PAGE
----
Card of Thanks
Thank you to the parish of St. Francis and St. Mary’s of Upsala, and to the parishioners of both who donated their time and foods. Your kindness and compassion were extremely helpful during this difficult time. Also, a heartfelt thank you to Patton-Schad Funeral Home for their services. A very special thank you to Father Mike Kellogg for your counsel and words of encouragement. Words cannot express my heartfelt gratitude to so many for your prayers, memorials, and flowers. Also, thank you to Herm’s Country Meats customers for all of your patronage and helping Herm achieve his dream.
Matthew Young received a Certificate of Achievement for academic excellence in all subject areas at MTS Minnesota Connections Academy. He attained the A honor roll for first semester. Matthew is in eighth grade and is the son of John and Lori Young of Grey Eagle.
The Family of Dawn and Herm Tschida
To Submit a Card of Thanks the cost is $2.50 for the first 50 words, 10¢ for each additional word. MUST BE PREPAID. Mail to: Hometown News, 29442 120th St., Grey Eagle, MN 56336.
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Deadline for Next Thursday’s Paper is Monday, March 21
Custom Processing On the Farm Butchering Upsala, MN: 320-573-2162
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that occurred during Holy Week. You are invited to meet, share, and perhaps cry with several “companions” that encountered Jesus along the road to Calvary. Place yourself in their shoes and experience Holy Week in a new light. Performances are Saturday, April 16 at 1:00 p.m. and Sunday, April 17 at 1:00 p.m. The cost is free. Jesus already paid the price.
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Granny Smith Apples 99¢ lb. Cabbage 55¢ lb. Dole Bag Cole Slaw 14 oz $1.09 Red on the Vine Tomatoes $1.59 lb. Folgers Coffee Singles 19 ct. $3.69 Campbell’s V8 Hot & Spicy Juice 6 pk $2.99 Quaker Instant reg. Flavor Oatmeal WIC 11.8 oz. $3.79 Ragu Classic Cheese Alfredo Sauce 16 oz. $2.69 Minnesota Fancy Grade Wild Rice 12 oz. $3.99 Keebler Vanilla Wafers 12 oz. $3.29 Kettle Creek Nacho, Corn Tortilla or Cheese Puffs 12 oz. $1.59 Jolly Time Blast-O-Butter Micro Popcorn 10.5 oz. $2.09 Our Family Fruit Snacks 6 ct. $1.49 Lipton Side Dishes Rice or Pasta 4.2-5.7 oz. $1.49 Our Family Tuna in Water 5 oz. 2/$1.49
Our Family Trash Bags 30 gal. 20 ct. $2.99 The Works Toilet Bowl Cleaner 32 oz. $1.59
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Page 4 • Hometown News • Thursday, March 17, 2011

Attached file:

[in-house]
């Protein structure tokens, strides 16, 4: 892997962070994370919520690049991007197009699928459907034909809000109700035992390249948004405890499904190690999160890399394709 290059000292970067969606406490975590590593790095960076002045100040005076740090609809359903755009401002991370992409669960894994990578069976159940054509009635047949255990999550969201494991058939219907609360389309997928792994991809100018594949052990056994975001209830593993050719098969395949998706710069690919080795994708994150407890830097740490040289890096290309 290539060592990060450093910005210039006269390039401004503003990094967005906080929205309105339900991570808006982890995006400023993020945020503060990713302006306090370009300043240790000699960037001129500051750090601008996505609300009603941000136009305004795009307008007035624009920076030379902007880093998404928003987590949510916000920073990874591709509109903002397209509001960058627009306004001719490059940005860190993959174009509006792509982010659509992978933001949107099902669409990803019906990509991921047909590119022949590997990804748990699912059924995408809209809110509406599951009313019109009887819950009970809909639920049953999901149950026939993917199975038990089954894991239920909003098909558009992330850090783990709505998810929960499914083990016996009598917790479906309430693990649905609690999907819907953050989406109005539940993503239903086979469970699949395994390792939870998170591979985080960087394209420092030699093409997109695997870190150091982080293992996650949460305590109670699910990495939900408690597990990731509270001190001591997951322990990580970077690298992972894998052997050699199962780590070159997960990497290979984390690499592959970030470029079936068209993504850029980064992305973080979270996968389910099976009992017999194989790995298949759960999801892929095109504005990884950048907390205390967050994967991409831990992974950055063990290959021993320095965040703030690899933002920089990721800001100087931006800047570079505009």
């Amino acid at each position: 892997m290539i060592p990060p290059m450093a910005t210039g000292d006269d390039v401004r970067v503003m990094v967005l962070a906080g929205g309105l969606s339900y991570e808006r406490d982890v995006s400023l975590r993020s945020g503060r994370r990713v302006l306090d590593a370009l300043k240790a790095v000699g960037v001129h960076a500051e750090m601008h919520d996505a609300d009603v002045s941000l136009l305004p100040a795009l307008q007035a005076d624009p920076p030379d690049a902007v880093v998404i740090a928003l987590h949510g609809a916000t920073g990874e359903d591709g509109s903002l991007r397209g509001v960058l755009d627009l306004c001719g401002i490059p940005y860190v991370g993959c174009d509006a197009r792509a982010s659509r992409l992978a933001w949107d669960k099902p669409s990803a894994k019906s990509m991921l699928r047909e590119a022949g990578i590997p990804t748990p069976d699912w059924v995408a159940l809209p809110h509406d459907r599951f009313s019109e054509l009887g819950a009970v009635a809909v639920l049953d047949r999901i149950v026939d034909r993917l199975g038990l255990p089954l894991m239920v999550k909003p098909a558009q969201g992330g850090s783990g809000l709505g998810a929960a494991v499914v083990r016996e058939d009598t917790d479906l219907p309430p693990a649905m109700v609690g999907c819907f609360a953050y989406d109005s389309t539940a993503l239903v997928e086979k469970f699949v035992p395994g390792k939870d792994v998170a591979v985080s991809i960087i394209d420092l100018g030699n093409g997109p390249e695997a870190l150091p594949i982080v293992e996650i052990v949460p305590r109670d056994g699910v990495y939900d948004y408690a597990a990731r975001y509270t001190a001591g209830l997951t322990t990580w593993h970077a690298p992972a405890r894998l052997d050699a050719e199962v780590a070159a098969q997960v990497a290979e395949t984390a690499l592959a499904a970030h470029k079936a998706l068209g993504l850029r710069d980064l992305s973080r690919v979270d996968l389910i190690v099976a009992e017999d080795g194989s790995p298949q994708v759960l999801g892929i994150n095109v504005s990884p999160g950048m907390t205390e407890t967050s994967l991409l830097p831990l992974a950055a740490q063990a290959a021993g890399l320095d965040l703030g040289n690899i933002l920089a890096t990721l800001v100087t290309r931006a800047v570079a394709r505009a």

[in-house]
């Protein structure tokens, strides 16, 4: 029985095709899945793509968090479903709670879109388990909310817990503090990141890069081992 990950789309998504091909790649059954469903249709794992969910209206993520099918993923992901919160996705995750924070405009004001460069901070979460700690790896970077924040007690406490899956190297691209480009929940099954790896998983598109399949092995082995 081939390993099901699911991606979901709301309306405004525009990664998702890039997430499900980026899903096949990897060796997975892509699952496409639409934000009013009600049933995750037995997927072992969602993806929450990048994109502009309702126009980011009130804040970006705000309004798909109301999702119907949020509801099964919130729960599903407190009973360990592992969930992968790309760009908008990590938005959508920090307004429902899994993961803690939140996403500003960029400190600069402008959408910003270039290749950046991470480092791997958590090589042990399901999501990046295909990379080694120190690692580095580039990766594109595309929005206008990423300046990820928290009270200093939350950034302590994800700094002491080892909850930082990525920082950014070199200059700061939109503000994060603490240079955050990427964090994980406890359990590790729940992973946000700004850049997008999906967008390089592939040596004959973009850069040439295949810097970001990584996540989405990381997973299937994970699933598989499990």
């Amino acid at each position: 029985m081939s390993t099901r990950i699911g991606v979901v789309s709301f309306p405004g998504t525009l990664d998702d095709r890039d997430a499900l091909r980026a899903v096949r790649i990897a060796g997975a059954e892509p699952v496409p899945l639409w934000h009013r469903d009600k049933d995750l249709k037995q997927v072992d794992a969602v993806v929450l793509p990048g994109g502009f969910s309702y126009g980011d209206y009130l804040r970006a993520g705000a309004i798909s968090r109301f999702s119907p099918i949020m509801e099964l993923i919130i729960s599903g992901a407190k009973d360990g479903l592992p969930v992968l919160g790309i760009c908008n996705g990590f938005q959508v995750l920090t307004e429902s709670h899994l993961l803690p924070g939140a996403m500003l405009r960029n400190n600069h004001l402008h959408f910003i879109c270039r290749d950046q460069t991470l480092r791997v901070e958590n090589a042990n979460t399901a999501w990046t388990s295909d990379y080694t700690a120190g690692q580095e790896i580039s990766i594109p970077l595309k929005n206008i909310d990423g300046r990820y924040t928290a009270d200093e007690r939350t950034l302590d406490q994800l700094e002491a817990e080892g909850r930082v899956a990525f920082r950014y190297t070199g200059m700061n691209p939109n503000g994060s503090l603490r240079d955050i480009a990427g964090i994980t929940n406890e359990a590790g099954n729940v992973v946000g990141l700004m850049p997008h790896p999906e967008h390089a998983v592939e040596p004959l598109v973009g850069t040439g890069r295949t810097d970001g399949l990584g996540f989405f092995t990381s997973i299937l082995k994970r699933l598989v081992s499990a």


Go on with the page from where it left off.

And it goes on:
Joshua G. Bueckers
Obituaries Helerian Laing
Helerian “Larry” Laing, age 87 of Freeport, died peacefully surrounded by his family on We d n e s d a y, March 9, 2011 at the VA Medical Center in St. Cloud, Minnesota. Mass of Christian Burial was held at Monday, March 14 at Sacred Heart Catholic Church in Freeport with Rev. Roger Botz, O.S.B. officiating and Rev. Roger Klassen, O.S.B. concelebrating. Inurnment will follow in the parish cemetery at a later date. Military Honors were provided by the Melrose Veterans Honor Guard. Helerian “Larry” Laing was born April 26, 1923 in Freeport, Minnesota to Herman J. and Catherine (Kleve) Laing. He served in the U.S. Army during World War II and was wounded in combat in 1945. On September 19, 1949 he was united in marriage to Marie Elizabeth Schulzetenberg at Immaculate Conception Catholic Church in New Munich. Larry worked with his father, Herman Laing, at the Corner Store, Inc. in Freeport, a grocery, hardware, and general store, until taking it over as owner and operator. He owned and operated the Corner Store for 40 years before retiring in 1988. This was the general store that Garrison Keillor visited and wrote about in Prairie Home Companion. He also operated the Freeport Ambulance Service and owned and operated the Freeport Funeral Home for many years. Larry served on the Freeport Volunteer Fire Department until retiring. He lived in Freeport most of his life until moving to Country Villa Assisted Living in Sartell in 2005 to be near his daughter, and then to the VA Medical Center in St. Cloud in July of 2008. Larry was a loving father and grandfather who enjoyed spending time with his family and friends most of all! He liked to go fishing, enjoyed fish frys
with his friends, golfing, watching all sports and wood carving when he wasn’t diligently working or helping others. He truly had a heart of gold and would work endless hours to be sure his customers had what they needed; all items were delivered, serviced and repaired. He was a very giving, caring, devoted, loving father, grandfather and friend. He was a man of endearing faith, unconditional love and selfless acts of kindness and compassion for others. Larry was a member of the St. Joseph’s Men’s Society, Freeport Commercial Club, and the American Legion Post 101 of Melrose. He also served as a church collection counter for the Sacred Heart Catholic Church in Freeport for many years. Larry is survived by his loving wife of 61 years, Marie Laing of Sartell, formerly of Freeport; children, Lois (Jamie Rask) Tamm of Sartell and Jim (Becky) Laing of Burnsville; five grandchildren, Brandon and Brittany Tamm of Plymouth, Kieran Tamm of Sartell, and Austin and Brooke Laing of Burnsville; sister, Marcella “Sally” Dwyer of Eden Prairie; brothers, Norbert (Muriel) Laing of Bloomington, Harold Laing of Osseo; and sister-in-law, Beverly Laing of Florida. Larry was preceded in death by his parents; brother, David Laing; sister-inlaw, Betty Laing; and brother-in-law, Henry “Hank” Dwyer. Serving as casket bearers were Brandon Tamm, Kieran Tamm, Gary Meyer, Chick Molitor, Art Van Heel, and Kevin Laing. Cross bearer was Brooke Laing, scripture bearer was Brittany Tamm, and pall bearer was Austin Laing. Gift bearers were Amy Hengel and Lee Meyer. Readers were Karen Molitor and Nancy Jackson. Petitions were read by Ruth Hartman and the eulogy by Becky Laing. Honorary bearers were the St. Joseph’s Men’s Society. Arrangements were made with PattonSchad Funeral & Cremation Services of Freeport.